by Steve Barrett
Portland International Jetport in Portland Maine is in the latter phases of constructing a $75m airport terminal expansion. As part of the project, the City of Portland received $2.5m in funding from the FAA’s Voluntary Airport Low Emission (VALE) Program for a geothermal heating and cooling system that will serve the new terminal building. VALE provides dedicated funding for projects that reduce airport emissions. The funded geothermal system in Portland will avoid the need for 50,000 gallons of oil (and the emissions associated with its combustion) that would be needed to heat the space each year. The upfront investment has an economic payoff as well producing $200,000 a year in savings and $8m over the life of the system. The airport is seeking LEED Silver Certification for the terminal as a green building.
Bob Miller, Phil DeVita, and I got a close-up look at the terminal and geothermal system last week when Roy Williams, Deputy Director at the Airport, facilitated a tour for us. After welcoming us and affirming the success of the geothermal system and terminal project, which is expected to be complete in September, he turned us over to the care of Turner Construction, the construction manager for the Terminal Project.
We donned hard hats, orange vests and protective eye ware (Bono-style) for our tour through the active construction zone. As we made our way from the construction trailer to the new terminal building, we looked over at the geothermal wellfield which is now covered by a new employee parking lot. The visuals of a geothermal system are akin to an iceberg where the bulk of the system and its “gravitas” lie below the surface. The wellfield consists of 120 wells dug 500 feet deep to tap groundwater used to deliver heating and cooling as dictated by the weather. Inside the terminal building, weaving our way through the work-in-progress, we found the tip of the geothermal iceberg residing in the mechanical room. It consisted of a myriad of pipes: large arteries pumping water directly from and back to the wells, and smaller capillaries distributing conditioned water throughout the building. Eight heat exchangers warm and cool the water from its base temperature of 55 degrees Fahrenheit before circulating it. The footprint of the entire system occupies a room about the size of an elementary school classroom.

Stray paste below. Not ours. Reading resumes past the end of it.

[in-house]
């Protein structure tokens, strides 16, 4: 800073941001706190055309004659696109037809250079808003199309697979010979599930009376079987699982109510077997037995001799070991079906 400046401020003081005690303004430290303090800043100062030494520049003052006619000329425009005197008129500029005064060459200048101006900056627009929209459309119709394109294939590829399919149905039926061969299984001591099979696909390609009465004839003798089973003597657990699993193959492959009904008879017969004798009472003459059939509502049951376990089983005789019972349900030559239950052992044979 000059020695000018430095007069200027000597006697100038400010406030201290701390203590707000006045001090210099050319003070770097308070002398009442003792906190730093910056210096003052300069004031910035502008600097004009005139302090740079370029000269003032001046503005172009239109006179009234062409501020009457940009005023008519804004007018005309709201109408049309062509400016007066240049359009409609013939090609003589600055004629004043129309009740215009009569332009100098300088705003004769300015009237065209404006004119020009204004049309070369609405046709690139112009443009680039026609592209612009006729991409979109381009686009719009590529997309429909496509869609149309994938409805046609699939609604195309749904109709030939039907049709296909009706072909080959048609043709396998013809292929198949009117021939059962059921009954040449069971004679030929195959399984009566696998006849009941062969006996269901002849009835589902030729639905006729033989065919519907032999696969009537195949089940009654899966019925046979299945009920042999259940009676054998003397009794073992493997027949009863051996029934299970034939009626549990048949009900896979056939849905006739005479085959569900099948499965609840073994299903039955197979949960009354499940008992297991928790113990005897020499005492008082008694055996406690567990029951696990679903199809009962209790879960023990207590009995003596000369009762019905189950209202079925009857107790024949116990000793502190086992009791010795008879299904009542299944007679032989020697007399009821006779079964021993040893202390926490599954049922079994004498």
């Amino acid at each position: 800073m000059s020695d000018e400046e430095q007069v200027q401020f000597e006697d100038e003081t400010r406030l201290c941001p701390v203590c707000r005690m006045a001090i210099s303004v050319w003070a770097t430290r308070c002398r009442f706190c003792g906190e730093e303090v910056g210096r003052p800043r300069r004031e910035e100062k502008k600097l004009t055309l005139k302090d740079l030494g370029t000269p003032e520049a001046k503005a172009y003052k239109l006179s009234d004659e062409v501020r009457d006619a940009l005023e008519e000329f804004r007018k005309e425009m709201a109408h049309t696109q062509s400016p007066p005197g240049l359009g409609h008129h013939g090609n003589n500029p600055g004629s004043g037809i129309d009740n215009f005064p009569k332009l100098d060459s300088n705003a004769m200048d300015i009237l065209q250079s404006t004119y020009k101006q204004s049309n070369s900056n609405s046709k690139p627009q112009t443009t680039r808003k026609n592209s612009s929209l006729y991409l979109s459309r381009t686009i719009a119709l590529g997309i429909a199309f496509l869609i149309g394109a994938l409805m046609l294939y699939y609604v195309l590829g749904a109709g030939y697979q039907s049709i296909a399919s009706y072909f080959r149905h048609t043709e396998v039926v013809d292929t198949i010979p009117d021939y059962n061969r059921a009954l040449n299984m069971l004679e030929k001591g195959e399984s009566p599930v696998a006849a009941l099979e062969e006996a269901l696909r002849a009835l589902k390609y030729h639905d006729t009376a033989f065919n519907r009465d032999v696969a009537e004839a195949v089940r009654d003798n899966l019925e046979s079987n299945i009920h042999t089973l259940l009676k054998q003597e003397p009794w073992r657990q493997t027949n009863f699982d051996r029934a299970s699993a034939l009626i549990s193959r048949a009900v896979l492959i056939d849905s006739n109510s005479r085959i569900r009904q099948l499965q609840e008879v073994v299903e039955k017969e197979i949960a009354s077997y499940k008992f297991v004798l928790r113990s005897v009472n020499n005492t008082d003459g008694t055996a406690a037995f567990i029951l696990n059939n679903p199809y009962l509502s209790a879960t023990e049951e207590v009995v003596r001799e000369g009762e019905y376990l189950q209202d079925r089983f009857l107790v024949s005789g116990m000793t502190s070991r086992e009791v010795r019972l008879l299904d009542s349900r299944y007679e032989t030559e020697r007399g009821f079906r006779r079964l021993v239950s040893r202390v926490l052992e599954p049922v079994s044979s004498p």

With its large windows delivering lots of natural light and the eight enormous wooded beams and rich wood ceiling, even half finished, the terminal made a good impression. Just wait until the finished product is unveiled this fall! The terminal’s less flamboyant geothermal system gave us HMMHers some perspective on how airport geothermal has been effectively utilized for both the environment and energy efficiency. This information will be valuable to us as we are presently working with Manchester-Boston Regional Airport (NH) on a VALE geothermal project conceived to be nearly an order of magnitude larger than the system in Portland. Now that will be an iceberg!